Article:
Supreme Court Opinion – Extraordinary Session


(League of Women Voters v. Tony Evers, Dane County Circuit Court, J. R. Bradley opinion, J. Dallet dissents, joined by J. Abrahamson and J. A.W. Bradley)

In Wisconsin there are three separate types of legislative sessions. The first is Regular Session which is created through a joint resolution at the start of every session organizing the session after inauguration.  The second is a Special Session, which is created through an order from the Governor which calls the Legislature into session and designates what bills the governor wants the Legislature to work on.  The third is an Extraordinary Session, which is called for by the Legislature and is created through a joint resolution, or through the Senate and Assembly Organization Committees, and specifically identifies what legislation is to be acted upon.  Both Special Sessions and Extraordinary Sessions are limited to the bills identified either in the Governor’s order or the legislative resolution or Organization Committee action.

In December 2018, the Legislature called for an Extraordinary Session and as a result passed three pieces of legislation eventually signed into law by Governor Walker: 2017 Wisconsin Act 368, 2017 Wisconsin Act 369, and 2017 Wisconsin Act 370. In addition, the Senate confirmed 82 appointments from Governor Walker. On January 20, 2019, the League of Women Voters filed a complaint against the seven officers of the Wisconsin Elections Commission and Governor Tony Evers asking the Dane County Circuit Court to declare the three Acts unconstitutional and unenforceable because they were done during a “constitutionally invalid session.” The League also said that the 82 appointments were unconstitutional and unenforceable. The Legislature filed a motion to intervene, a motion asking that any action the circuit court takes be delayed (stay the injunction), and a motion to dismiss the case. The Elections Commission also filed a motion to dismiss. In March 2019, the circuit court issued an order denying the Legislature’s motion to dismiss, granting the temporary injunction, and denying the Legislature’s motion to stay the injunction. Eventually, Judge Niess declared the Extraordinary Session to be unconstitutional, vacated the appointments, and said the Acts were unenforceable. The Legislature appealed and the League petitioned the Supreme Court to take the case. After the circuit court ruled Governor Evers rescinded Governor Walker’s appointments and named 82 new appointments.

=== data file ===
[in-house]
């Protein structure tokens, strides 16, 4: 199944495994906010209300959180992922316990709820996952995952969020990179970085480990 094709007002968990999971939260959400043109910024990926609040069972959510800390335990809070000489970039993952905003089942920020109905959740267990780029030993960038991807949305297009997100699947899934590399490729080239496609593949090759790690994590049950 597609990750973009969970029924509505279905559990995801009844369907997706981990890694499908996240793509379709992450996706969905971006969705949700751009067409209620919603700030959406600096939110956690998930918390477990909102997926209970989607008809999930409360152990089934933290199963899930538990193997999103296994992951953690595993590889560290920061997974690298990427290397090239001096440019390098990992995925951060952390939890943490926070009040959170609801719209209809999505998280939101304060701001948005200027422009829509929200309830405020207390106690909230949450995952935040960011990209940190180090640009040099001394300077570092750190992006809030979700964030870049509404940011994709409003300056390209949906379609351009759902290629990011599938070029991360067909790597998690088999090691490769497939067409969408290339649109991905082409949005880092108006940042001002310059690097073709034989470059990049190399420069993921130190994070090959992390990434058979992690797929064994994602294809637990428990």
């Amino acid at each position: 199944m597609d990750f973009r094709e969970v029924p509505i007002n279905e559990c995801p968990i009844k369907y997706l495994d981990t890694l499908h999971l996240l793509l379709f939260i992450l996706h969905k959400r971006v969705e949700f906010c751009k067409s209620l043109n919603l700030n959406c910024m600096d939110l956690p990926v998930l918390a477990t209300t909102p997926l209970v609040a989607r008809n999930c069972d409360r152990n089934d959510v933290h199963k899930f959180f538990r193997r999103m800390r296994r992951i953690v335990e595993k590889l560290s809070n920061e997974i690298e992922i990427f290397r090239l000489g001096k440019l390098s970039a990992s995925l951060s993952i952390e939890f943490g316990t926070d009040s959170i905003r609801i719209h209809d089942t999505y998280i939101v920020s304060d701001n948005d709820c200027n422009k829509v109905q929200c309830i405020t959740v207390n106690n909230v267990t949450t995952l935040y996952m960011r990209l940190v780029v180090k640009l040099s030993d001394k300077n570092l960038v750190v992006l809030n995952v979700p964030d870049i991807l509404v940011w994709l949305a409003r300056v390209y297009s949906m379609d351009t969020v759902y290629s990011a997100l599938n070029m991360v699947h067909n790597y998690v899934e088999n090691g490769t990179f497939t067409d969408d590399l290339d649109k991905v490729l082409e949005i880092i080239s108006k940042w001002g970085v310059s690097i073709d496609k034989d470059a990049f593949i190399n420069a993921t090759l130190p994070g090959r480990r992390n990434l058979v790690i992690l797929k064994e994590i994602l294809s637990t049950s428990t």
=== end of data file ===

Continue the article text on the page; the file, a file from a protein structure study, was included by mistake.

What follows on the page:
The Supreme Court granted the League’s petition to bypass the appeals court and expedited the briefing schedule.  Oral arguments were heard on May 15, 2019. The Supreme Court now rules that Extraordinary Sessions do not violate the Wisconsin Constitution because the constitution tells the Legislature to meet at times “provided by law,” and the Wisconsin Statutes provide the law that lets the Legislature set its schedule. The Supreme Court says, “The circuit court invaded the province of the Legislature in declaring the extraordinary session unconstitutional, enjoining enforcement for the three Acts, and vacating the 82 appointments. We vacate the circuit court’s order and remand the matter to the circuit court with directions to dismiss the League’s complaint.”


In her dissenting opinion, J. Dallet takes issue with the constitutional interpretation of Wisconsin Constitution Article IV, Section 11.

(Meeting of legislature. Section 11. [As amended Nov. 1881 and April 1968] The legislature shall meet at the seat of government at such time as shall be provided by law, unless convened by the governor in special session, and when so convened no business shall be transacted except as shall be necessary to accomplish the special purposes for which it was convened. [1880 J.R. 9S, 1881 J.R. 7A, 1881 c. 262, vote Nov. 1881; 1965 J.R. 57, 1967 J.R. 48, vote April 1968])

Dallet identifies that the question is the interpretation of “provided by law.” Dallet says, ‘The majority agrees that “provided by law” means our statutes” and goes on to explain “[T]he drafters meant statutory law when they used the phrase, provided by law.’” Dallet explains that the only “such time” that is “provided by law” for the Legislature is in Wis. Stat. § 13.02, which refers to “Regular sessions.” Dallet goes on to identify the three subsections of the Wisconsin Statutes that related to regular session scheduling and session organization. Dallet says, “March 22, 2018, was the final date the Legislature met pursuant to the work schedule and, as was the practice at the end of each legislative session, bills that were not passed in identical fashion by both houses expired.” Dallet references two court cases, Thompson and Dammann in explaining the procedure by which the Legislature can reconvene at a future date. Dallet says, “On March 22, 2018, the Legislature adjourned sine die, or ceased to exist, as there were no future scheduled meetings of the regular session laid out in JR1. Therefore, there was no authority for the majority of members of two committees to convene a previously unscheduled meeting of the full Legislature in early December 2018.” Dallet says she dissents because she believes the session was unconstitutional.